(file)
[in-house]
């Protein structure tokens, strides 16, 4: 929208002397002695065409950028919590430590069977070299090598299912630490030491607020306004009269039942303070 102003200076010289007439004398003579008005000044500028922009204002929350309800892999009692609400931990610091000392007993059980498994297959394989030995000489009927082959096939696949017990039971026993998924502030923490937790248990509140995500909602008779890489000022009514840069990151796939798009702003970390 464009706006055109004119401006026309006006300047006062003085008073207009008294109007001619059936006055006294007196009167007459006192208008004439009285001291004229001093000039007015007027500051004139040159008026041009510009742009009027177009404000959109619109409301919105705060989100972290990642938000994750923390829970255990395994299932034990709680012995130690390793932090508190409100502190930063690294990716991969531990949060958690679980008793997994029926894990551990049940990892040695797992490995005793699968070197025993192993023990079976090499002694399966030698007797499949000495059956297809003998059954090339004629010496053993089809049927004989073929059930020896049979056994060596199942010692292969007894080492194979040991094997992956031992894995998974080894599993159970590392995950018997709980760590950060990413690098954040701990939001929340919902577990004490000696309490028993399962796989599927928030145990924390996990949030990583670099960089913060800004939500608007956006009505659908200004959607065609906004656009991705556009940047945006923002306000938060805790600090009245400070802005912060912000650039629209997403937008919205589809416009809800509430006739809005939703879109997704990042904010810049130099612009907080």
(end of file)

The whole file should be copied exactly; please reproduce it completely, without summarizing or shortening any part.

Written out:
[in-house]
């Protein structure tokens, strides 16, 4: 929208002397002695065409950028919590430590069977070299090598299912630490030491607020306004009269039942303070 102003200076010289007439004398003579008005000044500028922009204002929350309800892999009692609400931990610091000392007993059980498994297959394989030995000489009927082959096939696949017990039971026993998924502030923490937790248990509140995500909602008779890489000022009514840069990151796939798009702003970390 464009706006055109004119401006026309006006300047006062003085008073207009008294109007001619059936006055006294007196009167007459006192208008004439009285001291004229001093000039007015007027500051004139040159008026041009510009742009009027177009404000959109619109409301919105705060989100972290990642938000994750923390829970255990395994299932034990709680012995130690390793932090508190409100502190930063690294990716991969531990949060958690679980008793997994029926894990551990049940990892040695797992490995005793699968070197025993192993023990079976090499002694399966030698007797499949000495059956297809003998059954090339004629010496053993089809049927004989073929059930020896049979056994060596199942010692292969007894080492194979040991094997992956031992894995998974080894599993159970590392995950018997709980760590950060990413690098954040701990939001929340919902577990004490000696309490028993399962796989599927928030145990924390996990949030990583670099960089913060800004939500608007956006009505659908200004959607065609906004656009991705556009940047945006923002306000938060805790600090009245400070802005912060912000650039629209997403937008919205589809416009809800509430006739809005939703879109997704990042904010810049130099612009907080």